The causes of most traffic crashes

There are many things that can lead to a traffic crash. Most of these don’t involve speeding as much as they do simple recklessness. In fact, most of the crashes that happen in the world are caused due to one or more drivers not being in any state at all to drive anywhere.

Car accident with one rolled over

DUIs

Drunk driving is one of the biggest causes of death by traffic crash. If you are in a country notorious for drunk drivers it would be safer for you to stay indoors all night. You do not want to get mowed down by some idiot who kept yelling, “DUDE, I’M NOT THAT WASTED” before stumbling into the wheel.

DUI or Driving under the Influence is something that way too many people around the world do. It doesn’t matter whether all you have drunk is one mug of beer. It is still alcohol, which means that it is still going to severely impair your judgement, whether you know it or not.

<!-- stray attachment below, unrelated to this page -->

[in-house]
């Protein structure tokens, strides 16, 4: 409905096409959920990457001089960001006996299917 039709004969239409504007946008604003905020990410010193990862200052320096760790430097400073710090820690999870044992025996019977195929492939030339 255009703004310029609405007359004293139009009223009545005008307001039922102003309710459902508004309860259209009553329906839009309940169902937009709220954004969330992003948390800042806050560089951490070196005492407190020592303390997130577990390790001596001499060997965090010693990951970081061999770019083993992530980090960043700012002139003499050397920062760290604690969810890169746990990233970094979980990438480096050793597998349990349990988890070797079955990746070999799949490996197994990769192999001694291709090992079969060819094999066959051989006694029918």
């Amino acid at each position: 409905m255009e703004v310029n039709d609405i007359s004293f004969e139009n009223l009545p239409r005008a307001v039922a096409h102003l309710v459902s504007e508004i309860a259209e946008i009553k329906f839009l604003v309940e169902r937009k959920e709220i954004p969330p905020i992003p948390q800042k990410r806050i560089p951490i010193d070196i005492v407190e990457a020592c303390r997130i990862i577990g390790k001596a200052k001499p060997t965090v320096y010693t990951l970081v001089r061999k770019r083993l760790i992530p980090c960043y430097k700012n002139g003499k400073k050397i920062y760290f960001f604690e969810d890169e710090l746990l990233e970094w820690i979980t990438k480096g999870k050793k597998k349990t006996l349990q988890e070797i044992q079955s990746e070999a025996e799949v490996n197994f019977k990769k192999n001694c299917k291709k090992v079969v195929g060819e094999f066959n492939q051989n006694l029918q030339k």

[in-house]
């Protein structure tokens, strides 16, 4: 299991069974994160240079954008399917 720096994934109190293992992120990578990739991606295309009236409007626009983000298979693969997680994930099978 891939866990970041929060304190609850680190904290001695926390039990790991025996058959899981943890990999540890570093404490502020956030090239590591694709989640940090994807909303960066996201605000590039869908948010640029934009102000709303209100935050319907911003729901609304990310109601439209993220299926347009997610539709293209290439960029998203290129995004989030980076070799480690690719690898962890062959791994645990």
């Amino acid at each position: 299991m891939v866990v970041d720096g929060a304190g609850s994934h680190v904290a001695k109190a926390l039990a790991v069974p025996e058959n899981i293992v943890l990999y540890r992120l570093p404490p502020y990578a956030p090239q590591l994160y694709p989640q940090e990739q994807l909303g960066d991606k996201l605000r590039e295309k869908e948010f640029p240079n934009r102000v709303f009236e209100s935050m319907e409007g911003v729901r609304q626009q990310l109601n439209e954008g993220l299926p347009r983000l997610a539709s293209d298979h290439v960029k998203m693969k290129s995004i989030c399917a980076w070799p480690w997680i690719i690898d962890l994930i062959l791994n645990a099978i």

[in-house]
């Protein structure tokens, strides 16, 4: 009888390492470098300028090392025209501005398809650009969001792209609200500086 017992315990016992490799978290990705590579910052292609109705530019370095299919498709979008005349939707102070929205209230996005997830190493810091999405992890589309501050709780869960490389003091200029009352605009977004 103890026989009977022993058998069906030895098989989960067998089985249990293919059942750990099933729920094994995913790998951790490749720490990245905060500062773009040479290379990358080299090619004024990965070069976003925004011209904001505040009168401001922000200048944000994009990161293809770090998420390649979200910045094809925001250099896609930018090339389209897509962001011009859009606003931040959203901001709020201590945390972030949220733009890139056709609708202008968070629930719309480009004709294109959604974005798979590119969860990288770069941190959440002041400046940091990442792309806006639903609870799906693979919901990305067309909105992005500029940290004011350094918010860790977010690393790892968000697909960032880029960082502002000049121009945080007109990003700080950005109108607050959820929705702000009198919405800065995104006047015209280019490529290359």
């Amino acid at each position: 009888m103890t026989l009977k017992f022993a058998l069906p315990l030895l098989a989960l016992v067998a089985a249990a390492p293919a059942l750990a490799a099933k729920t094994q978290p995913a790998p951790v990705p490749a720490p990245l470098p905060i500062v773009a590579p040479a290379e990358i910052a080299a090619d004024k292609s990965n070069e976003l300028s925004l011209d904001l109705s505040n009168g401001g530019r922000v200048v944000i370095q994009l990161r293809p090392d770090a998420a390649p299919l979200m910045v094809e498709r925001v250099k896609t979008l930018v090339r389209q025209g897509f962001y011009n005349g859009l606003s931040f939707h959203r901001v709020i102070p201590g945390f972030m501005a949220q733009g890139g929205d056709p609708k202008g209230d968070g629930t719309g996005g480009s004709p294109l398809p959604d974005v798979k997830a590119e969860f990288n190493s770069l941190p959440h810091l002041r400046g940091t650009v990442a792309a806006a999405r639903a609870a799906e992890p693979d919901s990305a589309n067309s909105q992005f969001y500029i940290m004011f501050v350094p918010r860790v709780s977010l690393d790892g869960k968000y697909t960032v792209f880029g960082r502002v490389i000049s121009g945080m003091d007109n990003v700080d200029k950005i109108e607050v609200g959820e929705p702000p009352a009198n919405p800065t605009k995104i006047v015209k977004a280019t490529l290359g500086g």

The worst part is that a drunk driver can’t distinguish between the people walking on the road. Over 200 children in the U.S. under the age of 14 were killed in 2013 by people who were driving under the influence of alcohol. By all rights, the “blood alcohol level limit” should be taken off the rule books, and all drunk drivers should be thrown in jail, where they belong.

Drug abuse

In the U.S., marijuana was recently legalized in a few states. This has led to a lot more people driving around under the influence of cannabis. While it isn’t as lethal as alcohol, it does cause a certain numbing of your senses. This in turn can lead to traffic crashes.

Driver trying to be cool

Trying to be “cool”

This is actually a bigger killer than you think. A lot of people try to drive without the proper safety measures like a seatbelt. They don’t believe that these are important because “we’re only going round the corner!” This is the worst mindset that people can have and is far more prevalent amongst teenagers.